The Ocado (LSE: OCDO) share price has absolutely flown over the last 18 months, from under 300p to a recent all-time high of 1,435p, which values the business at a cool £10bn.
During the period, the online grocer and designer of highly automated warehouses has announced a string of deals with international retailers and a domestic joint venture with Marks & Spencer. It’s also been rewarded with promotion to the elite FTSE 100 index of the biggest London-listed companies.
Remarkably, for a UK blue-chip, Ocado can’t be valued on a multiple of its earnings. It’s not currently making a profit, and isn’t forecast to do so any time soon. Here, I’ll give my view on its prospects and share price. I’ll also discuss a profitable but more prosaic warehouse specialist: self-storage firm Lok’n Store (LSE: LOK).
Growth in store
Lok’s shares have moved modestly higher on the back of interim results today. At 500p, this AIM-listed firm is valued at a bit under £150m. I like the dynamics of the self-storage industry in the space-strapped UK, and I’ve previously written bullishly about both Lok and its sector peer Big Yellow — a larger (FTSE 250-listed) company, valued at £1.7bn.
Today’s results confirmed my good impression of Lok as a strongly growing business in a structurally under-supplied market. Revenue from continuing operations increased 11.5%, and earnings per share rose 22.2%. Further growth is in the offing with the company having a current pipeline of eight contracted stores, which will add 27% more trading space to its portfolio.
While Ocado can’t be valued on earnings, Lok’s earnings valuation is looking a little stretched at the moment, after a strong performance from its shares over the last 12 months. The outlook for the business is good, but at the current share price, you’ll have pay 39 times forecast earnings to buy in, and get a prospective 2.4% dividend yield. I rate the stock a ‘hold’ at this stage.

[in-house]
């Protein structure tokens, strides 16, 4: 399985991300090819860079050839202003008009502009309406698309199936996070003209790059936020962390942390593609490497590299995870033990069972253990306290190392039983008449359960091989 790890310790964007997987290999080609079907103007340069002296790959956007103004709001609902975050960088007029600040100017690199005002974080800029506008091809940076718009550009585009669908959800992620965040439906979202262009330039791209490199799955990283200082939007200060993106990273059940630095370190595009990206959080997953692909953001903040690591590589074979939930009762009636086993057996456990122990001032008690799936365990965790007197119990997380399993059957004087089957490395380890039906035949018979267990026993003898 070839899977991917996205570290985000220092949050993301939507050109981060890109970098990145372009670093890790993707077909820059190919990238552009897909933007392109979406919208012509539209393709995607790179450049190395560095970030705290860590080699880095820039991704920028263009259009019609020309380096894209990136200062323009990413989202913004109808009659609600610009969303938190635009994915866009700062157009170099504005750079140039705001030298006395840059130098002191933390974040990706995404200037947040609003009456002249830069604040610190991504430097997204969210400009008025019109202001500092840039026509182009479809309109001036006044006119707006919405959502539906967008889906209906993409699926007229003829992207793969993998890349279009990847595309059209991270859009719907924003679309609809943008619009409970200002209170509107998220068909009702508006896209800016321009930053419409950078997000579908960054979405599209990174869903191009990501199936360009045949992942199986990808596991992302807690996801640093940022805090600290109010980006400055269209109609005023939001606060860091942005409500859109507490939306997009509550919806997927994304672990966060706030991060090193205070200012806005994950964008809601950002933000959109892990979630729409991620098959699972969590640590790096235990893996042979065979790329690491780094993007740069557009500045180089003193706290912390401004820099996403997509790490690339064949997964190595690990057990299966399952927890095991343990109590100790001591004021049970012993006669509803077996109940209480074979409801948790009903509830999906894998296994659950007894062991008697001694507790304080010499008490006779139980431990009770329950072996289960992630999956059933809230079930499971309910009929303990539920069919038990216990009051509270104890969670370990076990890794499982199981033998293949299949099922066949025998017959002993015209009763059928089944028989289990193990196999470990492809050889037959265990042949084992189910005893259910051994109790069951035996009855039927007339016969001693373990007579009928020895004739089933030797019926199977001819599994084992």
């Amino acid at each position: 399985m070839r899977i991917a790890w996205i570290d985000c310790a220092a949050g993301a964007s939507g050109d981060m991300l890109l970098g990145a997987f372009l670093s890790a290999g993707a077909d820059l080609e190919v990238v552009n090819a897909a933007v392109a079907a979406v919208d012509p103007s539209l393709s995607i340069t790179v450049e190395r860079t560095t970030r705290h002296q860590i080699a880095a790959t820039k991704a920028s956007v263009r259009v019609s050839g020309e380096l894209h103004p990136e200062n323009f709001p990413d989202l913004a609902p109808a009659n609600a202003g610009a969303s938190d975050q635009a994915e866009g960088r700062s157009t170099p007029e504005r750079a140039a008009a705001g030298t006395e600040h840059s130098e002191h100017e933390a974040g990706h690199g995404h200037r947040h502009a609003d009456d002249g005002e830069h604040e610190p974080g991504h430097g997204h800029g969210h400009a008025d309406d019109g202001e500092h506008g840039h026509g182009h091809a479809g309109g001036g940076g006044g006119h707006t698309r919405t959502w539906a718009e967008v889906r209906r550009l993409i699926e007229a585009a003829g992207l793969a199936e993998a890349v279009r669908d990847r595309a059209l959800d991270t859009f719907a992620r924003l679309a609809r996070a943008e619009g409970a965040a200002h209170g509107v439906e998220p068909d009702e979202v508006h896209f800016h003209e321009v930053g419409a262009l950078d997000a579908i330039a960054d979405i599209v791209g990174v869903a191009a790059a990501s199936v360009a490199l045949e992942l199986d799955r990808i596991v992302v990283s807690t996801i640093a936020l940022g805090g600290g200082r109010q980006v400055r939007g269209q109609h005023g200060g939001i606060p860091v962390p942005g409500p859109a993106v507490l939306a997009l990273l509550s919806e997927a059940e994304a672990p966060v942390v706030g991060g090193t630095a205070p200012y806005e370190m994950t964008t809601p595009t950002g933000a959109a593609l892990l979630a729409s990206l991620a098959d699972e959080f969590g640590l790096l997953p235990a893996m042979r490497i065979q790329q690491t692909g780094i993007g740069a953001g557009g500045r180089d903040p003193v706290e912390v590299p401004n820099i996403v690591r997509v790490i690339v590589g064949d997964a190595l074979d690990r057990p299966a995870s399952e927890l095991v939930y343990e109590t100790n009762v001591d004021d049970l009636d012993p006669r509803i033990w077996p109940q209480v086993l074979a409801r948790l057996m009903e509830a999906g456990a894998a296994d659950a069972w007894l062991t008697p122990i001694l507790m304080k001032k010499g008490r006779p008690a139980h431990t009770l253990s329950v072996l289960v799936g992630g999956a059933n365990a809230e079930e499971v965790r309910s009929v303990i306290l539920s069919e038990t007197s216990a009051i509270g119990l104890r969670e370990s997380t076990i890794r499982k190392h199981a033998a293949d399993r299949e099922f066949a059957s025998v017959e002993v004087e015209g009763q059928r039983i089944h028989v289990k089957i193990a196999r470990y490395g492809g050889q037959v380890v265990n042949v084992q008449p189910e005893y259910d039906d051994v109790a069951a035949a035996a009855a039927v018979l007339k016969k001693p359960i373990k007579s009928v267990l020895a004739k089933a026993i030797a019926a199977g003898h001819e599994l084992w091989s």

Microsoft of retail?
How can we even begin to value Ocado? Well, let’s start with the UK grocery retail business that it’s putting into the 50/50 joint venture with M&S. The deal values the JV, which will trade as Ocado.com, at £1.5bn.
Even if the JV’s worth a bit more than that, it’s clear that by far the larger part of Ocado’s £10bn market capitalisation is the valuation being attributed to the company’s other business of constructing and operating automated warehouses — or Customer Fulfilment Centres (CFCs) — for third parties.
I read one research note, following Ocado’s latest deal, which attempted to answer the key question: what’s priced in already by the market? The analysts (at SocGen), using “favourable assumptions,” said: “We calculate that the ‘market’ is factoring in c.30 additional CFCs over and above the 25 already contracted for.” As you might guess from that, SocGen concluded the stock is “significantly overvalued.”
More bullish brokers have championed Ocado as a technology stock — the “Microsoft of Retail,” as Peel Hunt has put it. However, I think my Foolish colleague Roland Head is on the mark in pointing out that Ocado can’t scale up like a true tech firm.
On balance, I think the risk of overvaluation is high after the terrific rise in the share price. If I held the stock, I’d probably be happy to sell and bank my profits at this stage.